During the entire ObamaCare debate, young voters consistently provided the most support for the government overhaul of the health-care system.  Groups that encourage the youth vote campaigned in support of it, including the “F*** the Vote” campaign by Rock the Vote that had supporters pledging to only have sex with other Obama acolytes.  Now that ObamaCare’s passed, the Associated Press finally explains to them a simple truth about federal mandates and the cost structure of insurance risk pools:

Under the health care overhaul, young adults who buy their own insurance will carry a heavier burden of the medical costs of older Americans — a shift expected to raise insurance premiums for young people when the plan takes full effect.

Beginning in 2014, most Americans will be required to buy insurance or pay a tax penalty. That’s when premiums for young adults seeking coverage on the individual market would likely climb by 17 percent on average, or roughly $42 a month, according to an analysis of the plan conducted for The Associated Press. The analysis did not factor in tax credits to help offset the increase.

The higher costs will pinch many people in their 20s and early 30s who are struggling to start or advance their careers with the highest unemployment rate in 26 years.

I explained this in my response to the “F*** the Vote” campaign:

First, the young people to whom they’re preaching largely avoid buying health insurance, and for good reason. They don’t need to spend $3600 per year (Minnesota’s average in 2007) to cover a couple of doctor visits every year. They’re better off buying catastrophic health insurance, rather than the mandated comprehensive coverage under ObamaCare, and use HSAs to pay for their health care with tax-free cash. That’s what Keith Olbermann does, after all, and he’s a lot older than the RtV target audience.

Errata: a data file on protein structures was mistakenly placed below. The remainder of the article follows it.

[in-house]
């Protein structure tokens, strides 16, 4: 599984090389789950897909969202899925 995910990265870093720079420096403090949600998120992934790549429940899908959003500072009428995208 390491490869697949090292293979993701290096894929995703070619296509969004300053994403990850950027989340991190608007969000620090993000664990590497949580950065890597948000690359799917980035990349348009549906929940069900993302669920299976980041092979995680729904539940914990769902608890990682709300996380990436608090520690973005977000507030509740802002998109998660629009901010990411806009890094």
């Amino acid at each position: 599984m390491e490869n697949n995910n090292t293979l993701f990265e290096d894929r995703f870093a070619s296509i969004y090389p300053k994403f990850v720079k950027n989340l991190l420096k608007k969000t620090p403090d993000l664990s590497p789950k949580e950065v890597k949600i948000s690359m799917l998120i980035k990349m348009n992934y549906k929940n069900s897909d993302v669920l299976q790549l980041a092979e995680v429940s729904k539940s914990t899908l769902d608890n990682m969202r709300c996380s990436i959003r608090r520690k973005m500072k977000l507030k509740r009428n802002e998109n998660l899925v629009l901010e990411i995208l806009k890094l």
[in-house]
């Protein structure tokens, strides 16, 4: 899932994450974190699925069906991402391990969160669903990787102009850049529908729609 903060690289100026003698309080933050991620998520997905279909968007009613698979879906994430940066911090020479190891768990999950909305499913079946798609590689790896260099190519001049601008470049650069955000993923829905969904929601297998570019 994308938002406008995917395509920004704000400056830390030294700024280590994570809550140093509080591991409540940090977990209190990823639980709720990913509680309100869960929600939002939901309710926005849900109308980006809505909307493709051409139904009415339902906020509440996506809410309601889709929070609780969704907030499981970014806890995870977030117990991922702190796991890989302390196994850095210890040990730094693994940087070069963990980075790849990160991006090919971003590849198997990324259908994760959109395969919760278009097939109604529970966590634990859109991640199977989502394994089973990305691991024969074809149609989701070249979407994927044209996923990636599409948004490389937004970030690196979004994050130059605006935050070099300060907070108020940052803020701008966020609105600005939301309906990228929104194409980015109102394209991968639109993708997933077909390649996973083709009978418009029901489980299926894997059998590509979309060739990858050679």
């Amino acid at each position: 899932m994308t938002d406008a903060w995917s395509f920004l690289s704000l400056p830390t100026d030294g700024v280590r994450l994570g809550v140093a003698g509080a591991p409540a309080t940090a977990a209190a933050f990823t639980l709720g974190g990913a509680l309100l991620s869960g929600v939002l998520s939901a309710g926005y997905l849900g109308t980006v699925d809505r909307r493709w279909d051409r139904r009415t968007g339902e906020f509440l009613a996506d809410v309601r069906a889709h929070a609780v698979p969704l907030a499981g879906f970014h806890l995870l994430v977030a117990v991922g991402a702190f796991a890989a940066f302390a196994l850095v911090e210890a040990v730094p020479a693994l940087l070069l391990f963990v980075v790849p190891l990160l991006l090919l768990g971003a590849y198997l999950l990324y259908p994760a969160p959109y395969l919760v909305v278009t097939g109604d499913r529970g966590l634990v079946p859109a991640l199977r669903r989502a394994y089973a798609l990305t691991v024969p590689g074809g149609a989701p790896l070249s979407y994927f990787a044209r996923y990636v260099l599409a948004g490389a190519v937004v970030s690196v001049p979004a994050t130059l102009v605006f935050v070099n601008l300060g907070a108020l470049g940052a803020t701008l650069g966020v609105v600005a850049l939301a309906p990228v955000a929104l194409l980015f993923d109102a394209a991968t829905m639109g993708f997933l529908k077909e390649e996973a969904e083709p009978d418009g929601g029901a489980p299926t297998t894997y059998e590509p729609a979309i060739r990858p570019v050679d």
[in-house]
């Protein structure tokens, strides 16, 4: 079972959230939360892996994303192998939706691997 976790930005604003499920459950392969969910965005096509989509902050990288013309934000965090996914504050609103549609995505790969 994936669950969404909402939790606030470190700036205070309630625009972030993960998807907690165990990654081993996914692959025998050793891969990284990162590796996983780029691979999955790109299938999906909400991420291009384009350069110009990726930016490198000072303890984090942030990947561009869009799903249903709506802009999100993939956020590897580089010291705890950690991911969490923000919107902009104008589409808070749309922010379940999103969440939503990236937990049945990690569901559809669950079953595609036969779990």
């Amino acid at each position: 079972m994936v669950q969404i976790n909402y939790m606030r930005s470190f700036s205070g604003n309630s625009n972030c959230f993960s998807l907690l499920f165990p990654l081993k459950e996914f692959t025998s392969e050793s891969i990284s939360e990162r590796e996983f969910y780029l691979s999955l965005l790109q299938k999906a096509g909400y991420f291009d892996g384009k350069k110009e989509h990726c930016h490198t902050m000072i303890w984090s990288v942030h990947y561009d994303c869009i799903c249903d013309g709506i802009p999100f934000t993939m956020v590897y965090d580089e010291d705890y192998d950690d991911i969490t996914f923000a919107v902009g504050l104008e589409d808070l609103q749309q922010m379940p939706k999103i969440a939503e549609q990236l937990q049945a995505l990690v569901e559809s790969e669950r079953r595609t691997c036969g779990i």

Who benefits from this push? The young adults don’t; they’re going to pay a lot more than they receive. Insurance companies will benefit by forcing them into the system, reducing the risk and spreading the costs over a wider base. I don’t consider insurance companies evil, but many of the ObamaCare advocates do — and yet they’re pushing their followers to subsidize slight declines in health insurance premiums for the older generations in America. It’s just like Social Security, only with a worse payoff in the end.

But there is more than just this mechanism driving costs up for younger people.  The new law restricts the ability of insurers to charge higher-risk pool members more in premiums.  This helps keep prices lower for middle-aged and senior customers by transferring the costs to younger, healthier clients:

At issue is the insurance industry’s practice of charging more for older customers, who are the costliest to insure. The new law restricts how much insurers can raise premium costs based on age alone.

Insurers typically charge six or seven times as much to older customers as to younger ones in states with no restrictions. The new law limits the ratio to 3-to-1, meaning a 50-year-old could be charged only three times as much as a 20-year-old.

The rest will be shouldered by young people in the form of higher premiums.

This is what happens with “community pricing.”  Costs don’t disappear; they just get allocated in a different manner.  Instead of the actual higher-cost clients paying their share of the burden, they now get subsidized by low-risk clients instead.  Thanks to Congress, these low-risk clients no longer have the option of choosing high-deductible catastrophic insurance with HSAs for routine medical work, but have to buy comprehensive insurance plans that wind up subsidizing their parents and grandparents.

Or, to put it in simpler terms, they’re getting f***ed by the same people who pushed the “F*** the Vote” campaign and the Democrats.  Had the younger voters taken the time to learn something about risk pools, insurance, and the experience of Massachusetts and Maine using the same kind of mandates, they’d have told Rock the Vote to f*** off.  They still have the opportunity to deliver that message to Democrats in November.